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Hammond Explains Opposition to Higher Education Funding Bill

Mar 29, 2016

State Representative Norine Hammond (R-Macomb) said securing funding for higher educations is her biggest legislative priority right now. She applauds the state’s community colleges and four-year universities for standing behind MAP grants for students this year, and added that she doesn’t want the schools to struggle to get through the summer and fall.

“We can’t wait much longer. This is imminent. It’s the funding, it’s the students, it’s the enrollment, but it’s also the accreditation for our universities and our community college programs," Hammond said.

Hammond’s district includes Western Illinois University and Spoon River College. Community colleges and four-year universities have not received state financial support in nine months due to the budget impasse.

Hammond recently opposed an override attempt in the Illinois House of Governor Bruce Rauner’s veto of a SB 2043. An override would have released state support to fund MAP grants, community colleges, and four-year universities.

Hammond said every House Republican voted against the proposal and ultimately blocked the override attempt because there was not any funding tied to the bill.

“Let’s pass this, let’s fund higher ed, but let’s make sure the money is there because these presidents and these students can’t take any more false promises," Hammond said.

"We can’t just tell them, ‘Okay, we passed a bill to fund higher ed,' because that would go to the end of the line and we know that the end of the line is already $7.5 million short. So we need to actually identify how we are going to fund it."

Instead, Hammond is co-sponsoring HB 4539 to fund higher education this year:   

  • fully fund MAP grants
  • cut state aid for universities by 20%
  •  cut state aid for community colleges by 10%

“There is a reduction there, but when I talk to my university presidents and my community college presidents they’re like, ‘We will take money at this point.’ We have to save them. They are absolutely at the edge of the cliff,” Hammond said.

Funding for Hammond’s proposal would come from Republican Governor Bruce Rauner being given  the authority to transfer money around state government under the Unbalanced Budget Response Act.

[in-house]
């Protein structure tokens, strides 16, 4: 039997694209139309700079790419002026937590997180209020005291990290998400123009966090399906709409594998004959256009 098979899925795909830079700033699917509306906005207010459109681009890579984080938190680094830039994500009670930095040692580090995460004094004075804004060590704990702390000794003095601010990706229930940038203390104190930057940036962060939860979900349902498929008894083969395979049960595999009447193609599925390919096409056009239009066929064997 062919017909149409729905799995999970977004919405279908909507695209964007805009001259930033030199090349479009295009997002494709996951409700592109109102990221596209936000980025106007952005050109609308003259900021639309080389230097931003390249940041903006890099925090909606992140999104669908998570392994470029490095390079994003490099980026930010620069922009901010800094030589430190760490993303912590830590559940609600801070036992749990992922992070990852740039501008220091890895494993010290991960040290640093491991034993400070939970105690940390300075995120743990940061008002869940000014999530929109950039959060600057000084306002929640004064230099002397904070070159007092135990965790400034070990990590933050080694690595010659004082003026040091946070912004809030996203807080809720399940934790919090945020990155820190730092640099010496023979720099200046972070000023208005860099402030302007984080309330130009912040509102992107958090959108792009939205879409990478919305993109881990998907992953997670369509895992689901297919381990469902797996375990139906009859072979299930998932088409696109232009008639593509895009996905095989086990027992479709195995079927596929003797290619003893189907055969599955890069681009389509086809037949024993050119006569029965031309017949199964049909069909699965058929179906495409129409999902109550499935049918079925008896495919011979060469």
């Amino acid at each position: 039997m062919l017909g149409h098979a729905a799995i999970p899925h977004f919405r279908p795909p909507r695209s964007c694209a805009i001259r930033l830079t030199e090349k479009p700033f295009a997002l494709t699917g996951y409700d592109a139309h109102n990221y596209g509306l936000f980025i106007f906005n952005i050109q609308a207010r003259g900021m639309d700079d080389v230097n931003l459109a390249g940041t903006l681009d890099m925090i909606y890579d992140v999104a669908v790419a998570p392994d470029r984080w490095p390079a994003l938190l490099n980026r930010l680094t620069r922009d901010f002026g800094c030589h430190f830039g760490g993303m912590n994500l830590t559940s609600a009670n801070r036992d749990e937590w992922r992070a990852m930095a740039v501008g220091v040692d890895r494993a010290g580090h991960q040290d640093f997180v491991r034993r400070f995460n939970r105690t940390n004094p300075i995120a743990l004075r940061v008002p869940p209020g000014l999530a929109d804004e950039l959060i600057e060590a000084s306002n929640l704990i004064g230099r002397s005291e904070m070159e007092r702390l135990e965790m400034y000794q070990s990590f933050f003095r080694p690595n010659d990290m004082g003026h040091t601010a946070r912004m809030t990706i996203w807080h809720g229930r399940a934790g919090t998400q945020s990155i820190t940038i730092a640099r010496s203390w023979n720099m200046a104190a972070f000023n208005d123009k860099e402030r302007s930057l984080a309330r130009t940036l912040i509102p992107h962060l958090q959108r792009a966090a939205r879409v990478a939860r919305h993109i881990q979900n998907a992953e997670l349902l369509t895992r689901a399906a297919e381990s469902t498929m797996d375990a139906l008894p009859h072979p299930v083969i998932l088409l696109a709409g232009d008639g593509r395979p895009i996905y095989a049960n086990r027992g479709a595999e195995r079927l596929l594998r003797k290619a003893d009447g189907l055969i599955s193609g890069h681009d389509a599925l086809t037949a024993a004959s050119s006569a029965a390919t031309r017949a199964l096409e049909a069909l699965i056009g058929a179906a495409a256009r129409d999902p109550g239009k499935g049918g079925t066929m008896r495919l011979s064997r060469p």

It’s a move some call unprecedented, but Hammond said Democratic Governor Pat Quinn was given similar authority when he took office following Democratic Governor Rob Blagojevich’s impeachment, and the same authority was granted to fix last fiscal year’s budget hole. “It has been done numerous times," Hammond said. “But is it something you want to make common practice? Oh no, absolutely not.”

She identified one possible funding source that could be swept by Governor Bruce Rauner:  it's compromised of licensing fees paid by chiropractors to cover possible instances of abuse.

“There’s billions of dollars there so we could move that funding around,” Hammond said. “The discussion is, do we pay it back? Do we not pay it back? We have a ruling right now that we pay funds back in 18 months. But, the bottom line is it would fund higher education.”

Hammond said some of her colleagues are mistrustful of giving Governor Rauner that authority. So, she said House Republicans have offered to write a list of which funds can be swept and which are off limits.

“There’s room for compromise and movement here, we just have to have that conversation.”

Hammond’s education funding bill is currently in the House Rules Committee. She said that it cannot be brought before the entire chamber unless Democratic Speaker Michael Madigan calls it up. Hammond said time is running out.

“We’ve got to have some common sense and have some people who are willing to compromise and sit down and have the discussion and if you don’t want to have the discussion, get out of the way,” Hammond said.

The House will be back in session next week.